It feels as if its’s been a century since White Sox pitcher Carson Fulmer made his major league debut promptly after the All-Star Break in 2016. It was July 17th, the White Sox were clinging to a 45-46 record, and it still seemed as though there was a shred of hope left in the idea of salvaging the season at it’s halfway point. Sure, James Shields had been a bust in his first outing (and more to follow), but Fulmer was surely a nice little surprise.
Though he struck out the first major league hitter he faced in Albert Pujols, the runs tallied, and after just 11 2/3 innings in the big leagues Fulmer found himself packing his bags for Charlotte with a 8.49 ERA on his hands.
After Fulmer’s short foray in the big leagues, I wrote about how perhaps the White Sox had called up Fulmer too early, and in turn brought an unfinished product into the middle of a chaotic new atmosphere at the wrong time. This wasn’t a major league ready Fulmer the White Sox were witnessing.
As the Tribune’s Colleen Kane pointed out last month, White Sox general manager Rick Hahn wouldn’t commit to the idea that Fulmer’s debut had been rushed, but instead “he did acknowledge he was brought to Chicago before his minor-league development was complete.” Simply stated, yes, he was called up too early despite the season and team being just days away from being labeled “mired in mediocrity.”
It was clear that Fulmer was not a bust. He managed to strike out 10 batters in 11 2/3 innings of work. However, the rest of Fulmer’s line during those 11 innings (he allowed 11 hits, 2 home runs, 7 walks, and 2 hit batsmen during his work with the White Sox) simply flesh out that Fulmer’s lack of ability to control his pitches and command the strike zone were major issues that needed to be worked on before he could be seriously considered for a permanent spot on the 25-man roster.
Fulmer immediately began working with then-Charlotte pitching coach Richard Dotson (now the minor league pitching coordinator) on his mechanics upon his arrival in Triple-A. The improvements began to show as Fulmer pitched 16 innings in Charlotte, allowing just 5 walks while striking out 14.
“He has a great tempo, but make sure you’re controlling it,” Dotson said. “You can’t get too quick, too fast because we rush out and get under the pitches.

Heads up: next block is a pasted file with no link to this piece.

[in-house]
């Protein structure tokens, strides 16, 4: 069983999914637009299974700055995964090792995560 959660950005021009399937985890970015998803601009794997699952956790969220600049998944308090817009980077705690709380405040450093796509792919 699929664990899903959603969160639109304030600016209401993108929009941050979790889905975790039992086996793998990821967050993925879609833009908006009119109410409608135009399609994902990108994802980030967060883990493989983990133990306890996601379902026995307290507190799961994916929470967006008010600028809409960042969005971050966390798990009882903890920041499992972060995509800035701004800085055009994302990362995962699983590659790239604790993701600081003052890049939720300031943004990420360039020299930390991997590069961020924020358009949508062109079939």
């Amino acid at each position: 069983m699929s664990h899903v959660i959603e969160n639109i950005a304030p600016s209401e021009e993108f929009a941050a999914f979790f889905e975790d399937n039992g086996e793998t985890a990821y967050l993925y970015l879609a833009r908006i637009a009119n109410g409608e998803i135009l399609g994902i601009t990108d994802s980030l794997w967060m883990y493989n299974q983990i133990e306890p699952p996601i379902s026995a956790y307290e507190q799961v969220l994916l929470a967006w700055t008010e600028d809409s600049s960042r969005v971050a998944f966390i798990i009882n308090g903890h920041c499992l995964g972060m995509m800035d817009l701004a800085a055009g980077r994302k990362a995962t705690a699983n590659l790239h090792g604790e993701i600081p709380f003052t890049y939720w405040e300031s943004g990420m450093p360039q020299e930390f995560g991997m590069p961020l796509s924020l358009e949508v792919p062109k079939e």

“And making sure he’s staying tall. Yeah, you’re using your legs, but we’re not sinking down to use our legs. I understand drop and drive. I played with a guy who was the best drop-and-drive guy I ever saw, Tom Seaver.”
Staying tall has been a common theme heard around White Sox camp this spring for their pitchers, and it’s mechanical changes such as these that can be the make-or-break difference between a pitcher who can command the raw stuff he brings to the table or not. “Staying tall and really just getting the ball down,” Fulmer said. “That’s the most important thing. Keep the ball down and you will have success. He definitely helped me.”
It’s unclear as to whether or not the White Sox still see a future for Fulmer in the starting rotation, and having shored up their depth with Derek Holland and having a healthy Miguel Gonzalez, it might be a better bet to have Fulmer come back to the majors in the bullpen — a common right of passage for pitchers developed in this organization. However, if Fulmer’s stuff plays better in short stints in the bullpen than in the rotation, Fulmer could end up in a new role with his starting days behind him.
Fulmer was drafted in the first round for a reason, he has a fastball that topped out at 95 mph in August and a cutter that was responsible for six of the 10 Ks he added to his record in the majors. Fulmer simply took center stage too quickly, and with the adjustments he’s made working with Dotson, he will be set to start out the 2017 season in the rotation at Charlotte, showing the White Sox just how much he has truly improved.
Photo courtesy of Bruce Kluckhohn-USA TODAY Sports